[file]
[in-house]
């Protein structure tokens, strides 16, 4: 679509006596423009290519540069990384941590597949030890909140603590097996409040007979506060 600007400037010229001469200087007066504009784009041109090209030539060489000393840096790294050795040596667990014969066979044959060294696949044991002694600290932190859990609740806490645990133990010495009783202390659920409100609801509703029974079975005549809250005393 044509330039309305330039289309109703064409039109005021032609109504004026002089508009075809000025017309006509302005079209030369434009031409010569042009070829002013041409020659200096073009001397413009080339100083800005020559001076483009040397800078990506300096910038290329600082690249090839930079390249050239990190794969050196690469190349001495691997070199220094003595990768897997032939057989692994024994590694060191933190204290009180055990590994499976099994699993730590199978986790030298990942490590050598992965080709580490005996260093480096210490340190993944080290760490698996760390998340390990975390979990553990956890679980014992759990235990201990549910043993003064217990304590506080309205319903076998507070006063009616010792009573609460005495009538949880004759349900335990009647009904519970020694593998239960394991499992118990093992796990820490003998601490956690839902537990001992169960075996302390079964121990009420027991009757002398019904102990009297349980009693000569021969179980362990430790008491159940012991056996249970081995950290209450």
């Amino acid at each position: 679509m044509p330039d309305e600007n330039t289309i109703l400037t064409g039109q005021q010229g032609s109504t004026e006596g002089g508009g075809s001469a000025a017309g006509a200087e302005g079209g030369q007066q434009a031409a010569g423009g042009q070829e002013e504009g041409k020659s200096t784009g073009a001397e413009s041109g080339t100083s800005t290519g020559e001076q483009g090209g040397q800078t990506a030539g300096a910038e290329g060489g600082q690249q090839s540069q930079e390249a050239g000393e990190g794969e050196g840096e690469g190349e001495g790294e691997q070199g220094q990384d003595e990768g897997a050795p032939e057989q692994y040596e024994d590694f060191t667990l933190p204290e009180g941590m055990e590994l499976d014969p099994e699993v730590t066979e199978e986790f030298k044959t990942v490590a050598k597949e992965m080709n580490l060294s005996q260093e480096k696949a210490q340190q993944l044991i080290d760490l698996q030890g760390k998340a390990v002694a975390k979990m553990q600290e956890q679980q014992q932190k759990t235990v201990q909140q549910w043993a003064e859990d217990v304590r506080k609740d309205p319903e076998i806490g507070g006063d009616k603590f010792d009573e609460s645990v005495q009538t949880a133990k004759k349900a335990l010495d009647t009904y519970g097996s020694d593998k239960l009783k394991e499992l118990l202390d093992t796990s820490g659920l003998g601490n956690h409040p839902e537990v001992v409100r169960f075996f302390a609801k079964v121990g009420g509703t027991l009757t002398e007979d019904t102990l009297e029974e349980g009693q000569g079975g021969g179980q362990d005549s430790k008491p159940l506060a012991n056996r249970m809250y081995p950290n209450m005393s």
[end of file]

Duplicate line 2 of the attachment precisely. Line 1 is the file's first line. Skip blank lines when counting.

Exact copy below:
């Protein structure tokens, strides 16, 4: 679509006596423009290519540069990384941590597949030890909140603590097996409040007979506060 600007400037010229001469200087007066504009784009041109090209030539060489000393840096790294050795040596667990014969066979044959060294696949044991002694600290932190859990609740806490645990133990010495009783202390659920409100609801509703029974079975005549809250005393 044509330039309305330039289309109703064409039109005021032609109504004026002089508009075809000025017309006509302005079209030369434009031409010569042009070829002013041409020659200096073009001397413009080339100083800005020559001076483009040397800078990506300096910038290329600082690249090839930079390249050239990190794969050196690469190349001495691997070199220094003595990768897997032939057989692994024994590694060191933190204290009180055990590994499976099994699993730590199978986790030298990942490590050598992965080709580490005996260093480096210490340190993944080290760490698996760390998340390990975390979990553990956890679980014992759990235990201990549910043993003064217990304590506080309205319903076998507070006063009616010792009573609460005495009538949880004759349900335990009647009904519970020694593998239960394991499992118990093992796990820490003998601490956690839902537990001992169960075996302390079964121990009420027991009757002398019904102990009297349980009693000569021969179980362990430790008491159940012991056996249970081995950290209450």